April 16 (Reuters) - The Internal Revenue Service is seeking to recoup $3.22 billion from Texas businessman Samuel Wyly and the estate of his late brother Charles Wyly, after the brothers allegedly hid income by setting up sham overseas trusts.
According to claims filings on Wednesday with the U.S. bankruptcy court in Dallas, the IRS believes Samuel Wyly owes $2.03 billion in back taxes, interest and penalties, while his brother’s estate owes $1.19 billion.
The IRS filed its claims after a Manhattan federal judge on Feb. 26 ordered Samuel Wyly and Charles Wyly’s estate to pay $299.4 million to the U.S. Securities and Exchange Commission, after a jury last May found them liable for securities fraud. Both defendants are appealing that judgment.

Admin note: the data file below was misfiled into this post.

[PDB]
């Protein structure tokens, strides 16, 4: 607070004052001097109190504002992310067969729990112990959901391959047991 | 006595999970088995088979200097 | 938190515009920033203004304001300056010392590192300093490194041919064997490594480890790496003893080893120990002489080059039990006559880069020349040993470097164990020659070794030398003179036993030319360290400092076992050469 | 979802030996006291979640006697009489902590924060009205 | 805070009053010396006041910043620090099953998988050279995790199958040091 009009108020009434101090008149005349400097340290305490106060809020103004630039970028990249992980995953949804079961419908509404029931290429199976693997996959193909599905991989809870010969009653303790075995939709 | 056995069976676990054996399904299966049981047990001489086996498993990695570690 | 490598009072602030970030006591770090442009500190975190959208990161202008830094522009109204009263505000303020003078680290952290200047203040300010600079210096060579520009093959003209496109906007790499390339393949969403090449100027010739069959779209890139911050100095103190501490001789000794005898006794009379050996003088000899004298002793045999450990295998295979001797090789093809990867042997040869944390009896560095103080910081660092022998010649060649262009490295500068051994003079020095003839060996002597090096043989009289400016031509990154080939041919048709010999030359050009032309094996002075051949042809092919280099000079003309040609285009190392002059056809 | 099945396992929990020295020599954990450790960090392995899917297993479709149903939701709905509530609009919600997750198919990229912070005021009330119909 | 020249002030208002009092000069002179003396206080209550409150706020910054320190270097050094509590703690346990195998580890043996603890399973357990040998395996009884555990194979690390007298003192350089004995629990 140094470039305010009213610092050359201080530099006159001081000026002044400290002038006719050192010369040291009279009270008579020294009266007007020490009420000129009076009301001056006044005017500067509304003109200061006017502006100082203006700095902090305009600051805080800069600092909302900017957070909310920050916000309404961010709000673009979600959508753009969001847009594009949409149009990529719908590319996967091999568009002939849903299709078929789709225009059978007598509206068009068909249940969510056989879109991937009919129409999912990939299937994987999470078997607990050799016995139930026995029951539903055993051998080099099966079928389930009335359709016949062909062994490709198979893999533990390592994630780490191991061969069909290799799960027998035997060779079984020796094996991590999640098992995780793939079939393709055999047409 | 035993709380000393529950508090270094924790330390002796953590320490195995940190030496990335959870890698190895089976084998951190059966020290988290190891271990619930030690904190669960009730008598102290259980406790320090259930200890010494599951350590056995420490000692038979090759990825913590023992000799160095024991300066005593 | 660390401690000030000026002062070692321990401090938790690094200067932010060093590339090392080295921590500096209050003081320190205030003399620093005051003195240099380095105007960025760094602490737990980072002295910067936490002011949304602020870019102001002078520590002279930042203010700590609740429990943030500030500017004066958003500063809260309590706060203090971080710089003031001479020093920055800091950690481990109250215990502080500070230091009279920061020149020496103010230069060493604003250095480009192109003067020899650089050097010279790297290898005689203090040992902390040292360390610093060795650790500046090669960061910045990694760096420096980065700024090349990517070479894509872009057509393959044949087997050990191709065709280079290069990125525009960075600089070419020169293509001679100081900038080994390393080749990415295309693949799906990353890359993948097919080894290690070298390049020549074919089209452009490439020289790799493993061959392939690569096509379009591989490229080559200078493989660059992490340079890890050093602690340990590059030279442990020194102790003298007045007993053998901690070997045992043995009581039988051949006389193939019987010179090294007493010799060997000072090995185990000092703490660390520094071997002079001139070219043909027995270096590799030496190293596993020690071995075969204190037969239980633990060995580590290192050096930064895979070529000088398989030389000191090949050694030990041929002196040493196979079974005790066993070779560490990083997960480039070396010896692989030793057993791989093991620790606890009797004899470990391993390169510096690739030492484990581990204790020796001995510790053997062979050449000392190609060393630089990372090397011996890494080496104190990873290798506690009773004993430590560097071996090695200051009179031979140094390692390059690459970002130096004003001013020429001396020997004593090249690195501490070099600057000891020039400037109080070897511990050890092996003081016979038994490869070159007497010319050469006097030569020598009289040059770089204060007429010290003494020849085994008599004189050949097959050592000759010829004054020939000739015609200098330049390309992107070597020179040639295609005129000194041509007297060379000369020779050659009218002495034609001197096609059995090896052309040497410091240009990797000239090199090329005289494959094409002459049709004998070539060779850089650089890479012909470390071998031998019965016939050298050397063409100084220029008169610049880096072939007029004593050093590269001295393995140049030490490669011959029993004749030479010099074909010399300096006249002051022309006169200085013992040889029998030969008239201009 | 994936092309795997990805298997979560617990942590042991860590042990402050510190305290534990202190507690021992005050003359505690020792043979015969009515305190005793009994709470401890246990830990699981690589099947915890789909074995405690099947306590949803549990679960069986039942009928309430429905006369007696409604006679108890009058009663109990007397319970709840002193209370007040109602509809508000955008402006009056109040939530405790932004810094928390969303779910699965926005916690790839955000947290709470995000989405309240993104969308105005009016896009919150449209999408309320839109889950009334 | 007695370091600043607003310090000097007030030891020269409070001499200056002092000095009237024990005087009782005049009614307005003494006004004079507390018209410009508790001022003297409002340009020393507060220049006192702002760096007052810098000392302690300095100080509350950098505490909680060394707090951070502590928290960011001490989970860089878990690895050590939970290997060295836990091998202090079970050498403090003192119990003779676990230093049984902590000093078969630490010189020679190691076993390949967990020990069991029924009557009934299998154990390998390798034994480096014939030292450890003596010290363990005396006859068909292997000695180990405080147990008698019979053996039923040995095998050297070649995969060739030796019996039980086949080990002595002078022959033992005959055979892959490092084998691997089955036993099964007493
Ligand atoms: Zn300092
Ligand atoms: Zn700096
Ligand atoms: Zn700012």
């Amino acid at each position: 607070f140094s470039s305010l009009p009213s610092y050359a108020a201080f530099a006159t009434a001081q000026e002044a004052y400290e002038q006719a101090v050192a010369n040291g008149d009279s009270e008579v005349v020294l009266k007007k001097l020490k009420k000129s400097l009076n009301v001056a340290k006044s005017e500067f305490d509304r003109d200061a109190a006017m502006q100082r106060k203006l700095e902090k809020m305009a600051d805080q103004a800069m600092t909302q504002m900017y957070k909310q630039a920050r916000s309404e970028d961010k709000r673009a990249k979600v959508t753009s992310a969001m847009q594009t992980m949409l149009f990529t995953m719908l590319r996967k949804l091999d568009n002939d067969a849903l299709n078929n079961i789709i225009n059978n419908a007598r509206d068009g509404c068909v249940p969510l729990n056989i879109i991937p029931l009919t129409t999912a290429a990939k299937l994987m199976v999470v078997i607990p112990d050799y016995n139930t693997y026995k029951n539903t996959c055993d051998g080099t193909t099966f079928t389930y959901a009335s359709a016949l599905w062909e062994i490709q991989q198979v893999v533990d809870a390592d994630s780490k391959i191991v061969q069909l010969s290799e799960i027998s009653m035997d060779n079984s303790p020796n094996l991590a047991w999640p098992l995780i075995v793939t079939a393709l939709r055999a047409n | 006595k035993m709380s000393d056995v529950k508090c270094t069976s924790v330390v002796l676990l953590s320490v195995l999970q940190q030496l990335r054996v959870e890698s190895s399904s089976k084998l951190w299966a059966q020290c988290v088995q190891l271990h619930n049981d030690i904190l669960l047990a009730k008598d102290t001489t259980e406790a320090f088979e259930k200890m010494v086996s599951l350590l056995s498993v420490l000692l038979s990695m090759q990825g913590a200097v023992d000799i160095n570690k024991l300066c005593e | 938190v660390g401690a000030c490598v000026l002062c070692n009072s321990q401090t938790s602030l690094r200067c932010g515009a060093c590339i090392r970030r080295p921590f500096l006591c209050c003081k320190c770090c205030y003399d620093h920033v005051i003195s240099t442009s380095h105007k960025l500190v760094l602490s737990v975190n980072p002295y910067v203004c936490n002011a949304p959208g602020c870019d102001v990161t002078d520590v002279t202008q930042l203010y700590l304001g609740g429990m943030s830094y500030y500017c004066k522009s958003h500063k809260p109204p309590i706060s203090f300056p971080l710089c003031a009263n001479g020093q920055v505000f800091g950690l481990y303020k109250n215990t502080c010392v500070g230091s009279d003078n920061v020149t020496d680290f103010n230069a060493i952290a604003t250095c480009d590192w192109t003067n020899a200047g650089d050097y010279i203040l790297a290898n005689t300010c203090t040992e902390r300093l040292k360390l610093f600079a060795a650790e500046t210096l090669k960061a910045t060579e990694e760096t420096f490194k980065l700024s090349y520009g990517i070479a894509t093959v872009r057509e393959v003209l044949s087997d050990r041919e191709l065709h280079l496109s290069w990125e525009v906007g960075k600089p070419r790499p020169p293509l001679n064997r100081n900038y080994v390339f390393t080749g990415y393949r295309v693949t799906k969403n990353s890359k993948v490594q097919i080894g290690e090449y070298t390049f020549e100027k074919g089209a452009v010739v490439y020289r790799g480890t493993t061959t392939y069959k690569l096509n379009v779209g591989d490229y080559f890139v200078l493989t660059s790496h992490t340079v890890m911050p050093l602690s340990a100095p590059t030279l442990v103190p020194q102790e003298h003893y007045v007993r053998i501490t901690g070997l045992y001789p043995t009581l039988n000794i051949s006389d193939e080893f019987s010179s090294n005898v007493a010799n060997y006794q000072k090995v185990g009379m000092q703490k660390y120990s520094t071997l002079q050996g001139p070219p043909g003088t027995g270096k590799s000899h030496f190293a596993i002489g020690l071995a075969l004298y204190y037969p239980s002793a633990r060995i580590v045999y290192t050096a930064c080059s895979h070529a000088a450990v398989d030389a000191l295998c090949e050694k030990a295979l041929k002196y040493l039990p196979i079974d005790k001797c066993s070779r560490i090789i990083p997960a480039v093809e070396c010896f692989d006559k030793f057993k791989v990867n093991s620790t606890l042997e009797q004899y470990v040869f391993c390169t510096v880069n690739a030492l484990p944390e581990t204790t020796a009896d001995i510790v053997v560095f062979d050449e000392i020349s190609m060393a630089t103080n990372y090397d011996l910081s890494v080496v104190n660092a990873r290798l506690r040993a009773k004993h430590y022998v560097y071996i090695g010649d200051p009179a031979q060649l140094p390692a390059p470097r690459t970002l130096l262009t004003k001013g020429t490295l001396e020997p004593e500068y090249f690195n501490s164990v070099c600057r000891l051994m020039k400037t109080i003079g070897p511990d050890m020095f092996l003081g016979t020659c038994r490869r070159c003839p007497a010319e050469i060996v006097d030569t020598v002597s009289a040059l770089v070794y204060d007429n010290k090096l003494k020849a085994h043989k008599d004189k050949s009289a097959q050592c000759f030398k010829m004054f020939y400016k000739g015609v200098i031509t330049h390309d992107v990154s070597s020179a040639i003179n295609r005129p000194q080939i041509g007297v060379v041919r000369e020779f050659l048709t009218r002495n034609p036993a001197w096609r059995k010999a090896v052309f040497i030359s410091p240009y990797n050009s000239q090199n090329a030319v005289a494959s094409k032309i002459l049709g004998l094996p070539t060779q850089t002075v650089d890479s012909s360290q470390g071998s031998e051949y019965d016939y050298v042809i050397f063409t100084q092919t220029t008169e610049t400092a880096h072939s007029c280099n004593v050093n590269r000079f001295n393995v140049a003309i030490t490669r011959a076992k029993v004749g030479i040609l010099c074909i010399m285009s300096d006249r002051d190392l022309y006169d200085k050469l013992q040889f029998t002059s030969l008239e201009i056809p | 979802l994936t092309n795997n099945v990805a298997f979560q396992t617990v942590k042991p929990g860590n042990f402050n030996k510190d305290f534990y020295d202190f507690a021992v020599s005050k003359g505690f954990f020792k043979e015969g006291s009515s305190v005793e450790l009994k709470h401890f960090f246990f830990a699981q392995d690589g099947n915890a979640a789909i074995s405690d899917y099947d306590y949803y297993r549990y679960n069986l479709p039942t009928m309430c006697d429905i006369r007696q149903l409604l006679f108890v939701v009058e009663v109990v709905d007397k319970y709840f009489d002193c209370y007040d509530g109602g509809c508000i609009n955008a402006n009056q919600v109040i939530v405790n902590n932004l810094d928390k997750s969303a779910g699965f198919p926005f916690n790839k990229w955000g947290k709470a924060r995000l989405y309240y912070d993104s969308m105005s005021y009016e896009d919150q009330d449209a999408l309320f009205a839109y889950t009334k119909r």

Stewart Thomas, a lawyer for Charles Wyly’s family, called the IRS claims “unfair and absurd” in a statement on Thursday.
“The IRS has known about these transactions for over 20 years, but they never informed the Wylys that they owe a penny of additional tax,” he said. “Now they seek billions of dollars in interest back to 1992. This is unjust.”
A lawyer for Samuel Wyly declined to comment.
U.S. authorities accused the Wyly brothers of using offshore trusts to conceal profits from trading, including in the crafts chain Michaels Stores.
Samuel Wyly filed for bankruptcy protection in October. Charles Wyly died in an August 2011 car crash. (Reporting by Nate Raymond and Jonathan Stempel in New York; Editing by Cynthia Osterman)